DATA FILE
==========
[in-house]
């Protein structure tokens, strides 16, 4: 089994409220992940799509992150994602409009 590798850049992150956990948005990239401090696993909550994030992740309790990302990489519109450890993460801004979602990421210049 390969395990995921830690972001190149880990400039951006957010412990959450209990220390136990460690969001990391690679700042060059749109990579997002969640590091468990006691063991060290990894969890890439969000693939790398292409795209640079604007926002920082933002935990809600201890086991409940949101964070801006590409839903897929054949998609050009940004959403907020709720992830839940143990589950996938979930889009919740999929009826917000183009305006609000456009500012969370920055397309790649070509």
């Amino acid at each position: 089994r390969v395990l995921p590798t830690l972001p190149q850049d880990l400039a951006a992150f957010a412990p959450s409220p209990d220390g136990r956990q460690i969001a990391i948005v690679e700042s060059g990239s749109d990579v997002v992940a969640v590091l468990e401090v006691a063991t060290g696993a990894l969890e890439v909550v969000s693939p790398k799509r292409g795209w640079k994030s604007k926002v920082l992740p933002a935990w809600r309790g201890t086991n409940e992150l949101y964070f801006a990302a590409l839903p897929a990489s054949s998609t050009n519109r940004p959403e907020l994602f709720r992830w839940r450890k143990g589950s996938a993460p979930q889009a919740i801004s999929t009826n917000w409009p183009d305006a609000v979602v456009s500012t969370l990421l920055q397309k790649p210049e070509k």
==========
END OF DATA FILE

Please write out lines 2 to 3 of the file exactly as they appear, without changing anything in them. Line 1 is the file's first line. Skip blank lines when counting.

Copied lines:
């Protein structure tokens, strides 16, 4: 089994409220992940799509992150994602409009 590798850049992150956990948005990239401090696993909550994030992740309790990302990489519109450890993460801004979602990421210049 390969395990995921830690972001190149880990400039951006957010412990959450209990220390136990460690969001990391690679700042060059749109990579997002969640590091468990006691063991060290990894969890890439969000693939790398292409795209640079604007926002920082933002935990809600201890086991409940949101964070801006590409839903897929054949998609050009940004959403907020709720992830839940143990589950996938979930889009919740999929009826917000183009305006609000456009500012969370920055397309790649070509």
């Amino acid at each position: 089994r390969v395990l995921p590798t830690l972001p190149q850049d880990l400039a951006a992150f957010a412990p959450s409220p209990d220390g136990r956990q460690i969001a990391i948005v690679e700042s060059g990239s749109d990579v997002v992940a969640v590091l468990e401090v006691a063991t060290g696993a990894l969890e890439v909550v969000s693939p790398k799509r292409g795209w640079k994030s604007k926002v920082l992740p933002a935990w809600r309790g201890t086991n409940e992150l949101y964070f801006a990302a590409l839903p897929a990489s054949s998609t050009n519109r940004p959403e907020l994602f709720r992830w839940r450890k143990g589950s996938a993460p979930q889009a919740i801004s999929t009826n917000w409009p183009d305006a609000v979602v456009s500012t969370l990421l920055q397309k790649p210049e070509k």